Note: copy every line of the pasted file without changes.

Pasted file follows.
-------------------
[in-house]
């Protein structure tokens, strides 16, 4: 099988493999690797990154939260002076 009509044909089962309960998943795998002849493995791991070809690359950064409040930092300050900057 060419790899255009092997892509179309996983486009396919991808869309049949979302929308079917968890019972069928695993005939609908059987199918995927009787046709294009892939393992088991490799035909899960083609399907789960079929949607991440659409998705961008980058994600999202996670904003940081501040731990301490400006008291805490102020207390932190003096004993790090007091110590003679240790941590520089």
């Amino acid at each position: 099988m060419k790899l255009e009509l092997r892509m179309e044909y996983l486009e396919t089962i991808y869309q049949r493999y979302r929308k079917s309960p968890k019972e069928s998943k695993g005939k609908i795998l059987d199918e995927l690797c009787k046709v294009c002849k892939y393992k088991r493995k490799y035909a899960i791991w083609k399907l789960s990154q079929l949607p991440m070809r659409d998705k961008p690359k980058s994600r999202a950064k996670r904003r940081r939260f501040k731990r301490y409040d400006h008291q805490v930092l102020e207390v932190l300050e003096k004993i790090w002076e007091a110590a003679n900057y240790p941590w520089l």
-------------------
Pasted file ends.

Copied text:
[in-house]
């Protein structure tokens, strides 16, 4: 099988493999690797990154939260002076 009509044909089962309960998943795998002849493995791991070809690359950064409040930092300050900057 060419790899255009092997892509179309996983486009396919991808869309049949979302929308079917968890019972069928695993005939609908059987199918995927009787046709294009892939393992088991490799035909899960083609399907789960079929949607991440659409998705961008980058994600999202996670904003940081501040731990301490400006008291805490102020207390932190003096004993790090007091110590003679240790941590520089």
């Amino acid at each position: 099988m060419k790899l255009e009509l092997r892509m179309e044909y996983l486009e396919t089962i991808y869309q049949r493999y979302r929308k079917s309960p968890k019972e069928s998943k695993g005939k609908i795998l059987d199918e995927l690797c009787k046709v294009c002849k892939y393992k088991r493995k490799y035909a899960i791991w083609k399907l789960s990154q079929l949607p991440m070809r659409d998705k961008p690359k980058s994600r999202a950064k996670r904003r940081r939260f501040k731990r301490y409040d400006h008291q805490v930092l102020e207390v932190l300050e003096k004993i790090w002076e007091a110590a003679n900057y240790p941590w520089l």